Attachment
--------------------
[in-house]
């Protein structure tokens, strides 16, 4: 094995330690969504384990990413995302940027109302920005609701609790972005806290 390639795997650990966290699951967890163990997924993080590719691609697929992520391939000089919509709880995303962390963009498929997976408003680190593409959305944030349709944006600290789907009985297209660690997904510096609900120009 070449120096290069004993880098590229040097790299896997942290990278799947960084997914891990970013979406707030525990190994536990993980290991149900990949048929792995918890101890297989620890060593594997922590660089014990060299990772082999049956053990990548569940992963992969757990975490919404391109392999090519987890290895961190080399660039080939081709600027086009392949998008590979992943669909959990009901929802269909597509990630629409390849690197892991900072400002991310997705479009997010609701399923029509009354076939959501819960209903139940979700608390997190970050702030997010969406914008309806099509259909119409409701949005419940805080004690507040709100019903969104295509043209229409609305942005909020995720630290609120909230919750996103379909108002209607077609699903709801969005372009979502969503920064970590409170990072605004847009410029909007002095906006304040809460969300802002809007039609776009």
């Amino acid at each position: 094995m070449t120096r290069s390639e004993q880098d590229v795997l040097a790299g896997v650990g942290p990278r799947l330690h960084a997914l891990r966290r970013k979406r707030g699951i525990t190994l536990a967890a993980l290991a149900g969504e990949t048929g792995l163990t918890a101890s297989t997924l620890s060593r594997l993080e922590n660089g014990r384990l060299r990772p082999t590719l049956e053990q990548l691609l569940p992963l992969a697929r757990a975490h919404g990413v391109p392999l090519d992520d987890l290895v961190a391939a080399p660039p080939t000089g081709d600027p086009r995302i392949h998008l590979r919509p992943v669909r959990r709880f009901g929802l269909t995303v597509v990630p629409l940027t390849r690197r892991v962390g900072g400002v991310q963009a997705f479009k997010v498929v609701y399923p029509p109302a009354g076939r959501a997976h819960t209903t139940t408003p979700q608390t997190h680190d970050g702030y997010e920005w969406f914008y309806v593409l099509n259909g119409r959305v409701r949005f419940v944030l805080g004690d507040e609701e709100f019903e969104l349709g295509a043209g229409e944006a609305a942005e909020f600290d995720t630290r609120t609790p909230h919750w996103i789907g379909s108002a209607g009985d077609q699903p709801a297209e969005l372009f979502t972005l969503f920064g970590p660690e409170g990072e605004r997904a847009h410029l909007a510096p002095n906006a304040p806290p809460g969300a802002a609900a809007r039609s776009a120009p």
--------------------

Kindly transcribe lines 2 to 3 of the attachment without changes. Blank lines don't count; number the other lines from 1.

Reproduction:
């Protein structure tokens, strides 16, 4: 094995330690969504384990990413995302940027109302920005609701609790972005806290 390639795997650990966290699951967890163990997924993080590719691609697929992520391939000089919509709880995303962390963009498929997976408003680190593409959305944030349709944006600290789907009985297209660690997904510096609900120009 070449120096290069004993880098590229040097790299896997942290990278799947960084997914891990970013979406707030525990190994536990993980290991149900990949048929792995918890101890297989620890060593594997922590660089014990060299990772082999049956053990990548569940992963992969757990975490919404391109392999090519987890290895961190080399660039080939081709600027086009392949998008590979992943669909959990009901929802269909597509990630629409390849690197892991900072400002991310997705479009997010609701399923029509009354076939959501819960209903139940979700608390997190970050702030997010969406914008309806099509259909119409409701949005419940805080004690507040709100019903969104295509043209229409609305942005909020995720630290609120909230919750996103379909108002209607077609699903709801969005372009979502969503920064970590409170990072605004847009410029909007002095906006304040809460969300802002809007039609776009």
């Amino acid at each position: 094995m070449t120096r290069s390639e004993q880098d590229v795997l040097a790299g896997v650990g942290p990278r799947l330690h960084a997914l891990r966290r970013k979406r707030g699951i525990t190994l536990a967890a993980l290991a149900g969504e990949t048929g792995l163990t918890a101890s297989t997924l620890s060593r594997l993080e922590n660089g014990r384990l060299r990772p082999t590719l049956e053990q990548l691609l569940p992963l992969a697929r757990a975490h919404g990413v391109p392999l090519d992520d987890l290895v961190a391939a080399p660039p080939t000089g081709d600027p086009r995302i392949h998008l590979r919509p992943v669909r959990r709880f009901g929802l269909t995303v597509v990630p629409l940027t390849r690197r892991v962390g900072g400002v991310q963009a997705f479009k997010v498929v609701y399923p029509p109302a009354g076939r959501a997976h819960t209903t139940t408003p979700q608390t997190h680190d970050g702030y997010e920005w969406f914008y309806v593409l099509n259909g119409r959305v409701r949005f419940v944030l805080g004690d507040e609701e709100f019903e969104l349709g295509a043209g229409e944006a609305a942005e909020f600290d995720t630290r609120t609790p909230h919750w996103i789907g379909s108002a209607g009985d077609q699903p709801a297209e969005l372009f979502t972005l969503f920064g970590p660690e409170g990072e605004r997904a847009h410029l909007a510096p002095n906006a304040p806290p809460g969300a802002a609900a809007r039609s776009a120009p």